Of course these nations would not destroy our property without some cause, but the cause might be an unreasonable one.
(2) Government Protects our Property from Criminals. — If it were not for the sheriffs, constables, and policemen, persons who are known to carry large amounts of money would never be safe; indeed
carry any money would be in constant danger of being robbed. Furthermore, every night one would retire with the dread of being murdered for the few
pieces of silver in the house, and on getting up one would ř seldom find the bottle of milk which the milkman leaves at the door before daylight.
To-day if a crime is committed in your neighborhood, a policeman can be called by telephone, and if the criminal is not caught at once, news of the crime will flash to all nearby towns and cities. In some cities or thickly settled communities a thousand policemen can be notified in ten minutes. For
instance, if a crime is committed in Princeton, New Jersey, the police headquarters of Trenton (ten miles away) and other nearby cities are notified. The Trenton headquarters will flash a light in the police box on each policeman's beat, and every policeman will see the signal, go to the box, and learn the nature of the crime by telephone.
(3) Government Maintains Peace and Order. - In our early days a fist fight was the most persuasive argument in settling a political dispute, and if the parties involved held a social position which made a fist fight unbecoming a duel answered as well. To-day an officer is at hand to prevent a fight in any public place, and insults are commonly settled by libel or slander suits. When satisfactory courts exist to enforce the law, people of to-day frown upon those who attempt to settle their differences by physical force instead of resorting to the courts.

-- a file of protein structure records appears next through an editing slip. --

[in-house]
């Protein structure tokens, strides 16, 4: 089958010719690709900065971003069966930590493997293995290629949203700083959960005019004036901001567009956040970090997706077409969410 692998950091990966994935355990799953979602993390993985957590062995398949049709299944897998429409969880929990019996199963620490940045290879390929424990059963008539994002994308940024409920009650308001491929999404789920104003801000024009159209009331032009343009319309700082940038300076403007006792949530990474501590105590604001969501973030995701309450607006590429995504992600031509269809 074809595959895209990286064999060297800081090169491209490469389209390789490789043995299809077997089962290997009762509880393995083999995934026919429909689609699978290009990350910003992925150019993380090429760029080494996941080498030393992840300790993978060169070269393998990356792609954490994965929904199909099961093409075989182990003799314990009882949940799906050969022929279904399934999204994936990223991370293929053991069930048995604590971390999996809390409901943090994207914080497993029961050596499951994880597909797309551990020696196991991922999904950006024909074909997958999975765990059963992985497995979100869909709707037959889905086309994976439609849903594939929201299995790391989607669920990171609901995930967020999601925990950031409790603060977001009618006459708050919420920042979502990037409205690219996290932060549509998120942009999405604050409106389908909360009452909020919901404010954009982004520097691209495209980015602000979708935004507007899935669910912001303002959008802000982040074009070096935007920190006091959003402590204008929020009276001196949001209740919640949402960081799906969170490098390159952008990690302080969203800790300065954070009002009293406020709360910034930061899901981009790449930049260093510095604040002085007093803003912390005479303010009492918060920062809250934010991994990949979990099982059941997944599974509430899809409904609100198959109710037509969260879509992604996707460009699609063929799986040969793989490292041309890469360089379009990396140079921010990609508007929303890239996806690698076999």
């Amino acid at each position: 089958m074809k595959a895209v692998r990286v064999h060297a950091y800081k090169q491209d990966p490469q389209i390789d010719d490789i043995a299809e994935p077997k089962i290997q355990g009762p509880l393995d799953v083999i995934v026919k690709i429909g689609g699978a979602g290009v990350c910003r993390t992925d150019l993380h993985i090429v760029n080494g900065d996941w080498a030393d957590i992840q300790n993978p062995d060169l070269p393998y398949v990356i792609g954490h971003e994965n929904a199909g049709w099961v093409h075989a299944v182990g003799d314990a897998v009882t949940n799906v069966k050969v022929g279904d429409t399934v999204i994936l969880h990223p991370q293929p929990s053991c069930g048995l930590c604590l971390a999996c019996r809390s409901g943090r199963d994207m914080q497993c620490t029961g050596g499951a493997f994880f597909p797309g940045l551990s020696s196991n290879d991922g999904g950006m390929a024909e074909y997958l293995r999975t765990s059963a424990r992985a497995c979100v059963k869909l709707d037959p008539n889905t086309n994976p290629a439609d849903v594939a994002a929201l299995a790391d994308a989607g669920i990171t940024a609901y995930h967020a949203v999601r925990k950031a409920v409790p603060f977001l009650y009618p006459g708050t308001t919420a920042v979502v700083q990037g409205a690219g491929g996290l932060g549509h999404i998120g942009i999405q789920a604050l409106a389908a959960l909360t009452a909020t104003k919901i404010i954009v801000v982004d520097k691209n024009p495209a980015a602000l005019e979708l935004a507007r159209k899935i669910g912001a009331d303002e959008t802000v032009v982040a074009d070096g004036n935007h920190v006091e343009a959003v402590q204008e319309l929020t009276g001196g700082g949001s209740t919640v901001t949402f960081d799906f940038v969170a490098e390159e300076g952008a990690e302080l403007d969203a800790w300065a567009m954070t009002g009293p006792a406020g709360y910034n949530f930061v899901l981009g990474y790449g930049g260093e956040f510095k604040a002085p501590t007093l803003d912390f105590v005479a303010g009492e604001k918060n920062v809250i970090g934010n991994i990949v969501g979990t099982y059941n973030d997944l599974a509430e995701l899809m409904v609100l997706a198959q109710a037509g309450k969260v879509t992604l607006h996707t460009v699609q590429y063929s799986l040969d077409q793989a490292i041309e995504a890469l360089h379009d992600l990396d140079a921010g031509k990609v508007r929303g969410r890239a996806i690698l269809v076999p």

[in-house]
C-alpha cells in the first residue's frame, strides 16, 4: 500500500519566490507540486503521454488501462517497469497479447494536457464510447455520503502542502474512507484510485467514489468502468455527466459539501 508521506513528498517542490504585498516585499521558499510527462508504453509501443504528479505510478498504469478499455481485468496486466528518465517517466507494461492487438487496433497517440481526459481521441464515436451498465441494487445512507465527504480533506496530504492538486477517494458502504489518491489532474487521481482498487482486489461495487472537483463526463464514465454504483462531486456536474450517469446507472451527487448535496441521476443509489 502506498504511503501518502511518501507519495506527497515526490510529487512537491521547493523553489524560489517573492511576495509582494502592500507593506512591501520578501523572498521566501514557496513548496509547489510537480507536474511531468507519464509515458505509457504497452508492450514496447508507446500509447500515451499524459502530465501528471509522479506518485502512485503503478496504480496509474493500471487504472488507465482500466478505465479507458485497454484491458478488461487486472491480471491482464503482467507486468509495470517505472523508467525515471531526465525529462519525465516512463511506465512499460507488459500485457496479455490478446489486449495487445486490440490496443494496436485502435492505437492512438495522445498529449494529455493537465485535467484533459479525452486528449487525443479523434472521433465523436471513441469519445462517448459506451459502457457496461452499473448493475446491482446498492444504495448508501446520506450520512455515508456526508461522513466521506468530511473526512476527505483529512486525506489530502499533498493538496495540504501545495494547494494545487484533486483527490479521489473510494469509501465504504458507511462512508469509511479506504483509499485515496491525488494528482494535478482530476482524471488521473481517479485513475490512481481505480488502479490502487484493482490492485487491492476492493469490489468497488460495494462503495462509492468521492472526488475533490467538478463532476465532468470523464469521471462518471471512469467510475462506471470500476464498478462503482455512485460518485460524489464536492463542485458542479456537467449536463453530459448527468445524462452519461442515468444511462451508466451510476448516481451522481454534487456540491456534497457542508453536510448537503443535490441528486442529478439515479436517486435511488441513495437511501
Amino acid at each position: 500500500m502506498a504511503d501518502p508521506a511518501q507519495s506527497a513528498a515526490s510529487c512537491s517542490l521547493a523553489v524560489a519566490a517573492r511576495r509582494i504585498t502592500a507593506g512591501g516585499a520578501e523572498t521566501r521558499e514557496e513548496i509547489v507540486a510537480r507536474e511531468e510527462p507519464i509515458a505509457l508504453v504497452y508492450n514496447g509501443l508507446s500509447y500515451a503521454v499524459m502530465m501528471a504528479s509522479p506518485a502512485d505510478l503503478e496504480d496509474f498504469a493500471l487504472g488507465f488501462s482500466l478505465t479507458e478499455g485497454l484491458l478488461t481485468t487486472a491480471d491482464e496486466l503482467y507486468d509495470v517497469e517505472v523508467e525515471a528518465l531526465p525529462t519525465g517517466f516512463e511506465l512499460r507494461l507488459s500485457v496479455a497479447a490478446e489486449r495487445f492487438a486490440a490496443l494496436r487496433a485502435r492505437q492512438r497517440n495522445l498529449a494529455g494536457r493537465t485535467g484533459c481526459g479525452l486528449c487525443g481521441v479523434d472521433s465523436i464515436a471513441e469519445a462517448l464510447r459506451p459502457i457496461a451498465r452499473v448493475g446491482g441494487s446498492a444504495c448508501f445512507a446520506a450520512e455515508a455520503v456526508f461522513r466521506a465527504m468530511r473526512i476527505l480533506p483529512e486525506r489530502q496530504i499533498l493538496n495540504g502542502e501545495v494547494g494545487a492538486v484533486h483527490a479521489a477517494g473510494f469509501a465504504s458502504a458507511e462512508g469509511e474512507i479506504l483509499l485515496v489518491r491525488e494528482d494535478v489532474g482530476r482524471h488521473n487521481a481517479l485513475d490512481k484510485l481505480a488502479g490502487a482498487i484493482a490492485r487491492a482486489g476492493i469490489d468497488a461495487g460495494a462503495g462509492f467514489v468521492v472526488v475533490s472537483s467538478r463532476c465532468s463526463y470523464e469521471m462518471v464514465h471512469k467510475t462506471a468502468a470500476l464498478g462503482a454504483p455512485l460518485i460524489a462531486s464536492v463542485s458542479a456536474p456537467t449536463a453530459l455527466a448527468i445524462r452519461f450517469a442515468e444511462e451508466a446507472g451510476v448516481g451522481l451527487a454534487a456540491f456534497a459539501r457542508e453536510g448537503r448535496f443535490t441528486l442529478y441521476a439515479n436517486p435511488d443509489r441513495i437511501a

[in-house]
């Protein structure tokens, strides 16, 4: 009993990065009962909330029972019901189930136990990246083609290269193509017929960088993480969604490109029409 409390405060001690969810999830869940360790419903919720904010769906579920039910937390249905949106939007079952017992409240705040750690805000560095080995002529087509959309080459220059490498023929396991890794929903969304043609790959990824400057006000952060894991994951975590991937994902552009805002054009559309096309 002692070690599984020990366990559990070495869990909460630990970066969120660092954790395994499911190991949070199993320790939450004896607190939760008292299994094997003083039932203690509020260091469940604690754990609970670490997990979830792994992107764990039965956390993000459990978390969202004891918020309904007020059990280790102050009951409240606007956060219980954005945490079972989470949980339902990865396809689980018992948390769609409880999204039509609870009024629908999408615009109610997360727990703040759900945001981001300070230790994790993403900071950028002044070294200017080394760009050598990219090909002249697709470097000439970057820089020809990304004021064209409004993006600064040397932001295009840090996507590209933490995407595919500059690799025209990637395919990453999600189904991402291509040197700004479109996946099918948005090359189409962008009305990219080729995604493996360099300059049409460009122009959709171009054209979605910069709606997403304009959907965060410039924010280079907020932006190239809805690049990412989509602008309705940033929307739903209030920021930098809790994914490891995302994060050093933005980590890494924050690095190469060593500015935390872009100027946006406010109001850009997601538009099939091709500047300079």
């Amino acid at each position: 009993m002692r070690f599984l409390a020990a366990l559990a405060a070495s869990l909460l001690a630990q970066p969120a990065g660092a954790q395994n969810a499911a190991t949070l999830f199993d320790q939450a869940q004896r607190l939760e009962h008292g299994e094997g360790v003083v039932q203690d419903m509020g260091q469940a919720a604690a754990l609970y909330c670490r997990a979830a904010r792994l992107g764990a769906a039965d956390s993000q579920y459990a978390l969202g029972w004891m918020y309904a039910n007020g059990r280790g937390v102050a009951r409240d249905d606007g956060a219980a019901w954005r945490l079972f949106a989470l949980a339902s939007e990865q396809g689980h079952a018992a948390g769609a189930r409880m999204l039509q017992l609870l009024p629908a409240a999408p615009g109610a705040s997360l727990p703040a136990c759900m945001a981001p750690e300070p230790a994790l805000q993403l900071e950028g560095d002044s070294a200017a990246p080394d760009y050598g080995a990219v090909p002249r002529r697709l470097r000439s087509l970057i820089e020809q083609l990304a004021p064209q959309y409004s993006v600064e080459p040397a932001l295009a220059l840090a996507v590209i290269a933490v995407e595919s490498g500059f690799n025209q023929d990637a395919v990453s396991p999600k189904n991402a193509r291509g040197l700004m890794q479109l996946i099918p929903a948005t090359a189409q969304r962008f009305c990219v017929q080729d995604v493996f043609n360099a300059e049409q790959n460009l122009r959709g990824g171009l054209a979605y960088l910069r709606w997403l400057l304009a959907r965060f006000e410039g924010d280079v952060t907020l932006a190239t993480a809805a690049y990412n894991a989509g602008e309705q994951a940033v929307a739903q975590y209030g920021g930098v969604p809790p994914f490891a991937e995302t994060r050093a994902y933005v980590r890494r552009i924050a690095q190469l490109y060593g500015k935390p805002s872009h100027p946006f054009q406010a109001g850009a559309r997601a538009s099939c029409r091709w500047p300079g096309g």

(4) Government Performs Functions Which Would be Unprofitable as Private Ventures. Individuals or companies would not find it profitable to perform any of the following functions in the large and accommodating manner in which our governments perform them.
(a) Protection to Health. The United States Public Health Service seeks to protect the civilian population of the country from disease. It conducts extensive investigations in child hygiene, industrial sanitation, and the protection of water supplies. It also investigates the causes of such diseases as typhoid fever, yellow fever, malaria, influenza, hookworm, pallagra, and trachoma, and the best methods to prevent them. This Service regulates the interstate traffic in vaccines, antitoxins, and viruses in order to insure their good quality; and closely coöperates with all State health agencies.
The Public Health Service Bureau maintains numerous quarantine stations in the United States. At Shanghai, Calcutta, Naples, Havana, and some thirty other important places in different parts of the world highly trained “health scouts” are stationed to watch for contagious diseases and keep the
1 The Army Medical Corps is responsible for the health of the fighting units on land and the Medical Corps of the United States Navy cares for the health of the fighting men while afloat.
Copyright, Underwood & Underwood, N. Y. IMMIGRANTS AT ELLIS ISLAND AWAITING PHYSICAL EXAMINATION. Immigrants with contagious diseases are put ashore at the quarantine station.
home office informed. American consuls who are stationed in some 500 leading cities of the world make written reports of health conditions to the Public Health Service in Washington and see that commodities from infected districts are not shipped to the United States. State and city health officers throughout the United States make like reports to this service.
From each week's accumulation of health reports of the world a bulletin is compiled and distributed to these numerous health and consular officers, so that they may know what disease to look for on a ship coming from a port where disease exists. Thus, if plague breaks out at Calcutta to-day the Washington authorities know it at once, and notify our chain of health police to guard the 17,000 miles of American coast line,